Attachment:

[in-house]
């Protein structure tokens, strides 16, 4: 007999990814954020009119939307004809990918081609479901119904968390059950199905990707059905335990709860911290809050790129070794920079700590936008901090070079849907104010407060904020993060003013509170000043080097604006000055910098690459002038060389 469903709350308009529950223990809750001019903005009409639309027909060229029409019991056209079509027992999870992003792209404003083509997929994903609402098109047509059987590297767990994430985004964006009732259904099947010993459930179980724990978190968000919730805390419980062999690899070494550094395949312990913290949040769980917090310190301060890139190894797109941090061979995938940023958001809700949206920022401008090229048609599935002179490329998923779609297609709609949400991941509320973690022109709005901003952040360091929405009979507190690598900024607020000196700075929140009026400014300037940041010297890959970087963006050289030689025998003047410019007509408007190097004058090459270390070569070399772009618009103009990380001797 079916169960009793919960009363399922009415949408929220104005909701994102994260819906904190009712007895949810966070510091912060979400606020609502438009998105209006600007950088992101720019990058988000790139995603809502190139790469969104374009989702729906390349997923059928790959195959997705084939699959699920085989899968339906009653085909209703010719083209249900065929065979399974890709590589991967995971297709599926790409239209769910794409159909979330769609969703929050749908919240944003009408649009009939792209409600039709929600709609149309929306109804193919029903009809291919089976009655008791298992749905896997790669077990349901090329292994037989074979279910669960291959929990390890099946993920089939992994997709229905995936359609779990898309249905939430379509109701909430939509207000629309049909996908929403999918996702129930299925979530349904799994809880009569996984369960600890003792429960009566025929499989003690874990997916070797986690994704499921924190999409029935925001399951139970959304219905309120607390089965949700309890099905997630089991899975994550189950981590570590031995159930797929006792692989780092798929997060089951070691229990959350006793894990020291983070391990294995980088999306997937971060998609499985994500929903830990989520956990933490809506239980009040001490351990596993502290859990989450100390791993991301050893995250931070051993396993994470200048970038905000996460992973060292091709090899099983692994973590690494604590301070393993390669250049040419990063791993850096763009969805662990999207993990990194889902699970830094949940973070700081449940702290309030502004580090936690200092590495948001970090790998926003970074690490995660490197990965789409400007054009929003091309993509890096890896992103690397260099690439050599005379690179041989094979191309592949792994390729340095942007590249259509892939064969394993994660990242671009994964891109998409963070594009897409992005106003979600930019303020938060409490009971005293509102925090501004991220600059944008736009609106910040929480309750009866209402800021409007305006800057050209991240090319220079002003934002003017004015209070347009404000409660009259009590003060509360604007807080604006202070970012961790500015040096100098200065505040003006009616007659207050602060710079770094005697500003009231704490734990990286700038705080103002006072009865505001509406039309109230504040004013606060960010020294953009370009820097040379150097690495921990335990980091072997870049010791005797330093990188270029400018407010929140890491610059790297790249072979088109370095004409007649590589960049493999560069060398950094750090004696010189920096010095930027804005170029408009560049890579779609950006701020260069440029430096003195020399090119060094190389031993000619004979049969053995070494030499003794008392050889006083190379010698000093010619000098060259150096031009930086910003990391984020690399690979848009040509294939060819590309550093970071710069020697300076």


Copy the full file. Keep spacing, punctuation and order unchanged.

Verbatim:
[in-house]
């Protein structure tokens, strides 16, 4: 007999990814954020009119939307004809990918081609479901119904968390059950199905990707059905335990709860911290809050790129070794920079700590936008901090070079849907104010407060904020993060003013509170000043080097604006000055910098690459002038060389 469903709350308009529950223990809750001019903005009409639309027909060229029409019991056209079509027992999870992003792209404003083509997929994903609402098109047509059987590297767990994430985004964006009732259904099947010993459930179980724990978190968000919730805390419980062999690899070494550094395949312990913290949040769980917090310190301060890139190894797109941090061979995938940023958001809700949206920022401008090229048609599935002179490329998923779609297609709609949400991941509320973690022109709005901003952040360091929405009979507190690598900024607020000196700075929140009026400014300037940041010297890959970087963006050289030689025998003047410019007509408007190097004058090459270390070569070399772009618009103009990380001797 079916169960009793919960009363399922009415949408929220104005909701994102994260819906904190009712007895949810966070510091912060979400606020609502438009998105209006600007950088992101720019990058988000790139995603809502190139790469969104374009989702729906390349997923059928790959195959997705084939699959699920085989899968339906009653085909209703010719083209249900065929065979399974890709590589991967995971297709599926790409239209769910794409159909979330769609969703929050749908919240944003009408649009009939792209409600039709929600709609149309929306109804193919029903009809291919089976009655008791298992749905896997790669077990349901090329292994037989074979279910669960291959929990390890099946993920089939992994997709229905995936359609779990898309249905939430379509109701909430939509207000629309049909996908929403999918996702129930299925979530349904799994809880009569996984369960600890003792429960009566025929499989003690874990997916070797986690994704499921924190999409029935925001399951139970959304219905309120607390089965949700309890099905997630089991899975994550189950981590570590031995159930797929006792692989780092798929997060089951070691229990959350006793894990020291983070391990294995980088999306997937971060998609499985994500929903830990989520956990933490809506239980009040001490351990596993502290859990989450100390791993991301050893995250931070051993396993994470200048970038905000996460992973060292091709090899099983692994973590690494604590301070393993390669250049040419990063791993850096763009969805662990999207993990990194889902699970830094949940973070700081449940702290309030502004580090936690200092590495948001970090790998926003970074690490995660490197990965789409400007054009929003091309993509890096890896992103690397260099690439050599005379690179041989094979191309592949792994390729340095942007590249259509892939064969394993994660990242671009994964891109998409963070594009897409992005106003979600930019303020938060409490009971005293509102925090501004991220600059944008736009609106910040929480309750009866209402800021409007305006800057050209991240090319220079002003934002003017004015209070347009404000409660009259009590003060509360604007807080604006202070970012961790500015040096100098200065505040003006009616007659207050602060710079770094005697500003009231704490734990990286700038705080103002006072009865505001509406039309109230504040004013606060960010020294953009370009820097040379150097690495921990335990980091072997870049010791005797330093990188270029400018407010929140890491610059790297790249072979088109370095004409007649590589960049493999560069060398950094750090004696010189920096010095930027804005170029408009560049890579779609950006701020260069440029430096003195020399090119060094190389031993000619004979049969053995070494030499003794008392050889006083190379010698000093010619000098060259150096031009930086910003990391984020690399690979848009040509294939060819590309550093970071710069020697300076």